Sunday, 10 June 2012

Painting in Photoshop: week 4 and a bonus

Here it is - the end of Painting of Photoshop class.
During week four we used different color mixing brushes,Topaz filters and HDR toning. As a bonus we had a project which combined Adobe Illustrator and Photoshop techniques. The amount of information I got from this class is incredable, and there are so many ways to use it in my projects. That is very exciting.

HDR toning and color mixing brushes.

Dori effect.

Using Topaz Adjust filter.
Image provided by Marie.

Abstract - image from deviant art, background from Marie Otero.

Graffiti fish - combination of Illustrator and Photoshop.
Image provided By Marie.

Russian diary: Moscow- the Kremlin and Red Square

The Kremlin of Moscow is directly associated with every major event in Russian history.  The Kremlin sits in the center of the city, on Borovitsky Hill above the Moscow River.  

Since the beginning of its construction in 1156, it has been the center of both temporal and spiritual power. In 1367-68, skilled artists and architects from across Europe were employed to rebuild the Kremlin. They shaped the site into roughly its modern form and appearance. The Kremlin’s tower-studded, walled complex contains an ensemble of monuments of outstanding beauty.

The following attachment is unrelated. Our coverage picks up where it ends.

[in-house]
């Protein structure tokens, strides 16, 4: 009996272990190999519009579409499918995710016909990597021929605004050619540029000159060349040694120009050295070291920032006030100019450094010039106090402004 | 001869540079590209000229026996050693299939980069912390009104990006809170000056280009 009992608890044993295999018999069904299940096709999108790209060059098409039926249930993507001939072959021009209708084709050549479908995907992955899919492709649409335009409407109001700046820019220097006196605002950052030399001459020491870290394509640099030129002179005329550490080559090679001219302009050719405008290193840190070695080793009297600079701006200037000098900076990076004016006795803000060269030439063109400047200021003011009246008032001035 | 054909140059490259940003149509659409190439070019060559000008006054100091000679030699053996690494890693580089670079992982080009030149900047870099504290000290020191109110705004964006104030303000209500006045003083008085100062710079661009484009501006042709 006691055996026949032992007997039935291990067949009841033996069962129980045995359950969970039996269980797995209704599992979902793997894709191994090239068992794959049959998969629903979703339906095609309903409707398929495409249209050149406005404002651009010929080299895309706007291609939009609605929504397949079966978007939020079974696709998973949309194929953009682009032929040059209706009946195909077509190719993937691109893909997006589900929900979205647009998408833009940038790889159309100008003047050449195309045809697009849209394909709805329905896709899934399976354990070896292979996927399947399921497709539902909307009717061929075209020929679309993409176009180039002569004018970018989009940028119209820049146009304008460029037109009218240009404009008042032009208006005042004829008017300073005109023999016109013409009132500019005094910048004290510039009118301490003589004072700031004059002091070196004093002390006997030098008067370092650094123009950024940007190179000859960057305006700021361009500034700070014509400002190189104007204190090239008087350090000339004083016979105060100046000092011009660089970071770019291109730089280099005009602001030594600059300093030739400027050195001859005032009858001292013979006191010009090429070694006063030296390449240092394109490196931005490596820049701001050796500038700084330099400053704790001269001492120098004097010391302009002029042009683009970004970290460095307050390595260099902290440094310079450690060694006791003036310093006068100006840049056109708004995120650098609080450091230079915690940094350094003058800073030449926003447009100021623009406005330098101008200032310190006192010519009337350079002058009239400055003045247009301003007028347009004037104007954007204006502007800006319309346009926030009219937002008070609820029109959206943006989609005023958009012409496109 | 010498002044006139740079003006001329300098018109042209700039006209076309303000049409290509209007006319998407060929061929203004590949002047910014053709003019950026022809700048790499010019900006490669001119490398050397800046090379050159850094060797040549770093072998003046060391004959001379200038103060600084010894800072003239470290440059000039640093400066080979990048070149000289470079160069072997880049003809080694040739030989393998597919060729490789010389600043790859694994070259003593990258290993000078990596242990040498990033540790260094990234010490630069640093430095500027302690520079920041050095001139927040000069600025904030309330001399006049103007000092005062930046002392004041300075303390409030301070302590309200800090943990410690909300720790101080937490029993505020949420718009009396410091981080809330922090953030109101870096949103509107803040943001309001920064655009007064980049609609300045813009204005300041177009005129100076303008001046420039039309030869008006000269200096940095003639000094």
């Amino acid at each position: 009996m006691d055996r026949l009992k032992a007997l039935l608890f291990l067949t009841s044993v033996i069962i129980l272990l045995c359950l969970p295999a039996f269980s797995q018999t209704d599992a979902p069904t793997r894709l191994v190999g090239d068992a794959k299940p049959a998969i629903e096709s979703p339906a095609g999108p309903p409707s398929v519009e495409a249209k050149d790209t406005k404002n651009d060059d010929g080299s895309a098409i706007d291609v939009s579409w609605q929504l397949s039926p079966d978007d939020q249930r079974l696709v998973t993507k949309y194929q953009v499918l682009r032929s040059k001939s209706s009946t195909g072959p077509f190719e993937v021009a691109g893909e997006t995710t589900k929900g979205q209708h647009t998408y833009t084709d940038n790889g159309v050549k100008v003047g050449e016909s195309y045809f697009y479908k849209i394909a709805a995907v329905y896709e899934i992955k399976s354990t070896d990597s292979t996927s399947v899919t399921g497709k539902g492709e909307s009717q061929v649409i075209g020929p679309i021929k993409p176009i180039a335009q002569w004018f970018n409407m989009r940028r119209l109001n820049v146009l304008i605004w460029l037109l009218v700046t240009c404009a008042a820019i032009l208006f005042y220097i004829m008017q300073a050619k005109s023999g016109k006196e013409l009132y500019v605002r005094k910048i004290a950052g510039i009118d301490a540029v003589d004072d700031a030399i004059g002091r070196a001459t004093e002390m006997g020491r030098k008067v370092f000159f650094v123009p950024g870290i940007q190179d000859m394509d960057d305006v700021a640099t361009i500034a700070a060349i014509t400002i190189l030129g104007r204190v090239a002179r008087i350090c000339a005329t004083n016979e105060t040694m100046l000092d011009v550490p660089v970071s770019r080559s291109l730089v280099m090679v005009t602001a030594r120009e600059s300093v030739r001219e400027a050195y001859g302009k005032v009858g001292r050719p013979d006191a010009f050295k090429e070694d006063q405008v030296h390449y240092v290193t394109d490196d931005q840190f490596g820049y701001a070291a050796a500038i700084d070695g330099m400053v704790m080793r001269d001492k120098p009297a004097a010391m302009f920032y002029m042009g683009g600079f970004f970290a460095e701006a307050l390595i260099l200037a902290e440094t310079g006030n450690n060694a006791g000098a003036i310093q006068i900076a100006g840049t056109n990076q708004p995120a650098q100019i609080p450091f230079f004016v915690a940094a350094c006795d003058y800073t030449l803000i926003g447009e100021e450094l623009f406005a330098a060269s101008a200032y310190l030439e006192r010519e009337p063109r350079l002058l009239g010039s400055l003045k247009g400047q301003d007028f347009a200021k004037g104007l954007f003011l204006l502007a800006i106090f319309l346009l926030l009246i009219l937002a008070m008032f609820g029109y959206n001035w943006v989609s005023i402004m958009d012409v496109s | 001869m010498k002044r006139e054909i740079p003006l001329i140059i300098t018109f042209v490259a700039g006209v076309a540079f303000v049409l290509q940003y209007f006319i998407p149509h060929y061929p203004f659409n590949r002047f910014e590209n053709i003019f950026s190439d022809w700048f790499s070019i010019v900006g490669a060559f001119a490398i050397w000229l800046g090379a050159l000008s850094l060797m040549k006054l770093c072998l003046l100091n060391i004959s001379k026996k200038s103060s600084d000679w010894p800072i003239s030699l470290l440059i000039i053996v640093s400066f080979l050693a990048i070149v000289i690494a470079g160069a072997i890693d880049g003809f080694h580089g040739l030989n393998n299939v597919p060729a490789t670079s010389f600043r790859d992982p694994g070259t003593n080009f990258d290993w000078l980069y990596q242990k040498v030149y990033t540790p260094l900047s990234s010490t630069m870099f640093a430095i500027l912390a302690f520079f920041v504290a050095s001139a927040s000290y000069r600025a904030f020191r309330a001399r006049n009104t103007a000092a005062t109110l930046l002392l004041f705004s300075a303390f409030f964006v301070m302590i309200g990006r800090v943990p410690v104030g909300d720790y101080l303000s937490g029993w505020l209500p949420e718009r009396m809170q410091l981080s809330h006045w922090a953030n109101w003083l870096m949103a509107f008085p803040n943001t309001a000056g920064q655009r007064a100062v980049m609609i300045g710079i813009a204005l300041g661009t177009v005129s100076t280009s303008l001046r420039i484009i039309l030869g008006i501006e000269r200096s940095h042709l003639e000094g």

The Arsenal

Assumption Cathedral

Kremlin Guard

Bell tower Ivan the Great

Red Square is closely associated with the Kremlin, lying beneath its east wall. The square used to be a market square adjoining the merchants area in Kitay Gorod (part of Moscow).It has always been a place where occupants of the Kremlin chose to congregate, celebrate and castigate for all the people to see.

At its south end is the famous Cathedral of St Basil the Blessed.

The Cathedral was ordered by Ivan the Terrible to mark the 1552 capture of Kazan from Mongol forces. It was completed in 1560. Nothing is known about the builders, Barma and Postnik Yakovlev, except their names and the dubious legend that Ivan had them blinded so that they could not create anything to compare.

During the Soviet era, Red Square became a focal point for the new state. Military parades take place here since 1919.  Lenin’s Mausoleum is the part of the square complex.
Red Square is closed to traffic and filled with tourists snapping photos and marveling at their surroundings.

Kremlin tower

Marshall Zhukov against Samsung

Red Square getting ready for the Victory day parade

World's famous mummy home

Hmmm... a competitor or a soul mate?

History museum

You may see more pictures here:

Sunday, 3 June 2012

Painting in Photoshop, week 3

This week we used mixer brushes to create painterly effect in landscapes and portraits.
It is amazing how many powerful tools  there are in Photoshop, and it is so great finally to be able to use them.

Astoria, Oregon

Park in Puskin, suburbs of St Petersburg, Russia

I took this  photograph in Moscow, Russia

Friday, 1 June 2012

Russian diary: The Church of Our Savior on the Spilled Blood